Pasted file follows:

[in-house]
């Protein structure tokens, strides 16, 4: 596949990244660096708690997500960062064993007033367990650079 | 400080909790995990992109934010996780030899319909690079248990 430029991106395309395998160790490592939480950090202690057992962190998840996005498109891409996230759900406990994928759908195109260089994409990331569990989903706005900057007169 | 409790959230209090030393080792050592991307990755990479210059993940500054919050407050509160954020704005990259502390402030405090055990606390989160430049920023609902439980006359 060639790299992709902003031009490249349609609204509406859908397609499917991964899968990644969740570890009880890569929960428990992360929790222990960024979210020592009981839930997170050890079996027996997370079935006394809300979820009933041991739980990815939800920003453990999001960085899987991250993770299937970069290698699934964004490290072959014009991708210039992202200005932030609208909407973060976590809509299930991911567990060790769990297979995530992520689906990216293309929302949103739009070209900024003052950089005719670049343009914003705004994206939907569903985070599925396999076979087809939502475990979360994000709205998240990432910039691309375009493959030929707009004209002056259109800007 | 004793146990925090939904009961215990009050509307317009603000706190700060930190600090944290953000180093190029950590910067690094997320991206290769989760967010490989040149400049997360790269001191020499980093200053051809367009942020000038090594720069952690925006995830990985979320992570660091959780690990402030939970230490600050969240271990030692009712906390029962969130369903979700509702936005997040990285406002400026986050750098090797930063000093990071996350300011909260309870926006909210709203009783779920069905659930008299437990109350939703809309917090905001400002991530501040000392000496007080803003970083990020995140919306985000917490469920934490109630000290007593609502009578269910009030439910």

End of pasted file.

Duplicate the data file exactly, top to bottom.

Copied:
[in-house]
């Protein structure tokens, strides 16, 4: 596949990244660096708690997500960062064993007033367990650079 | 400080909790995990992109934010996780030899319909690079248990 430029991106395309395998160790490592939480950090202690057992962190998840996005498109891409996230759900406990994928759908195109260089994409990331569990989903706005900057007169 | 409790959230209090030393080792050592991307990755990479210059993940500054919050407050509160954020704005990259502390402030405090055990606390989160430049920023609902439980006359 060639790299992709902003031009490249349609609204509406859908397609499917991964899968990644969740570890009880890569929960428990992360929790222990960024979210020592009981839930997170050890079996027996997370079935006394809300979820009933041991739980990815939800920003453990999001960085899987991250993770299937970069290698699934964004490290072959014009991708210039992202200005932030609208909407973060976590809509299930991911567990060790769990297979995530992520689906990216293309929302949103739009070209900024003052950089005719670049343009914003705004994206939907569903985070599925396999076979087809939502475990979360994000709205998240990432910039691309375009493959030929707009004209002056259109800007 | 004793146990925090939904009961215990009050509307317009603000706190700060930190600090944290953000180093190029950590910067690094997320991206290769989760967010490989040149400049997360790269001191020499980093200053051809367009942020000038090594720069952690925006995830990985979320992570660091959780690990402030939970230490600050969240271990030692009712906390029962969130369903979700509702936005997040990285406002400026986050750098090797930063000093990071996350300011909260309870926006909210709203009783779920069905659930008299437990109350939703809309917090905001400002991530501040000392000496007080803003970083990020995140919306985000917490469920934490109630000290007593609502009578269910009030439910």